A typical development process would involve:

  1. Developer committing code to a development branch - which is reworked by the developer based on the review comments. Code may be discarded because it does not adhere to guidelines or due to poor design, which is an indicator of developer skills or lack of them
  2. As a next step, the code is moved to an integration branch where the feature is tested. The developer might have to rework the code to fix issues reported by the test team. These issues could be caused by a poor understanding of the feature or bad code written by the developer.
  3. The product owner sees the feature and if it doesn’t fulfill the requirement, then more code is lost while the developers iterate on this process to get it right. This happens when the requirement is not well understood by the developer or the feature is not specified correctly.
  4. Finally, the code may move to production or get discarded based on the product priorities.

By using lines of code committed as a metric, a developer who builds features with efficient code, minimal iterations and good design will seem less productive as compared to someone who copy pastes code or commits generated files. Therefore, it’s important to measure the ‘Useful or productive lines of code’ (PLOC). PLOC is defined as the lines of code released to production after code review, unit testing and integration testing.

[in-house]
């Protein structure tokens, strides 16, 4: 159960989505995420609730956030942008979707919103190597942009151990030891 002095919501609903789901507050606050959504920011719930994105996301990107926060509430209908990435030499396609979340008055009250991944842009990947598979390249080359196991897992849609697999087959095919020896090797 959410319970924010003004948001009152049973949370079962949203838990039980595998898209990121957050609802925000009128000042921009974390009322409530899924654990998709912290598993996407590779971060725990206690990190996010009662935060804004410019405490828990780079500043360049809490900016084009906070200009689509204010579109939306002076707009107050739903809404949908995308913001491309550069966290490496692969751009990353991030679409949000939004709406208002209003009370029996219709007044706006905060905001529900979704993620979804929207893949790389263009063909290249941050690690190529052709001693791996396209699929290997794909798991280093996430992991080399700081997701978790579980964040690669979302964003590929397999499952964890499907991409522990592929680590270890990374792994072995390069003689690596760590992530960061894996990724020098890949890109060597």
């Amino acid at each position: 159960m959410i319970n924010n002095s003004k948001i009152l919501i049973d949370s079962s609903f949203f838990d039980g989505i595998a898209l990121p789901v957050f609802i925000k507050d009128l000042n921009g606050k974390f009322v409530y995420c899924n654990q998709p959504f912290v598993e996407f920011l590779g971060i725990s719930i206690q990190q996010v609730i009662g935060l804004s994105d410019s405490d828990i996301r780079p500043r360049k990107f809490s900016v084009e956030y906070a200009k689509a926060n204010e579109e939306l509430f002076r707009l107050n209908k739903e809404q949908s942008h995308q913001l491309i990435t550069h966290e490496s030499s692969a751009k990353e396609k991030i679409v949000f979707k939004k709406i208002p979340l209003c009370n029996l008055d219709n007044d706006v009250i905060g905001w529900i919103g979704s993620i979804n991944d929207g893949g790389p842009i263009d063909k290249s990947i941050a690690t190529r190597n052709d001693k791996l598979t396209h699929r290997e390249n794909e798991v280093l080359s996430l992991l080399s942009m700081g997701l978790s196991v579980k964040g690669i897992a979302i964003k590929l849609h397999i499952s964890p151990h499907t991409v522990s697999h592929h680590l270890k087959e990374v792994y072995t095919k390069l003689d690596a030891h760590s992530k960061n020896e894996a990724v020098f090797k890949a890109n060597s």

One could argue that even after code is moved into production, the code may need to be cleanly refactored to remove bloat, technical debt and/or to remove features that are no longer useful to reduce the size of the product, which in turn means lower PLOC. Refactoring is good and it does lead to reduction of code. However, if we consider the productivity trend of 6 months and see that the developer has spent most of the time in refactoring rather than building new features, then there is likely an issue with the quality of code delivered and it might make sense to rewrite the feature from scratch rather than spend time fixing it.

PLOC can be calculated by looking at all the commits to the release branch after identifying and removing anomalies such as large one time commits (typically open source code), duplicate code, generated files etc. and applying a churn factor. Anomalies can be automatically detected by using machine learning algorithms. Churn factor can be calculated by looking at the additions / deletions to the file or repository.

PLOC ensures that developers do not game the system by committing extra unnecessary code. The measure also helps identify highly productive developers who not only write well designed, good quality code but also do so by understanding the requirements, so things get done right the first time.

Measure Code Churn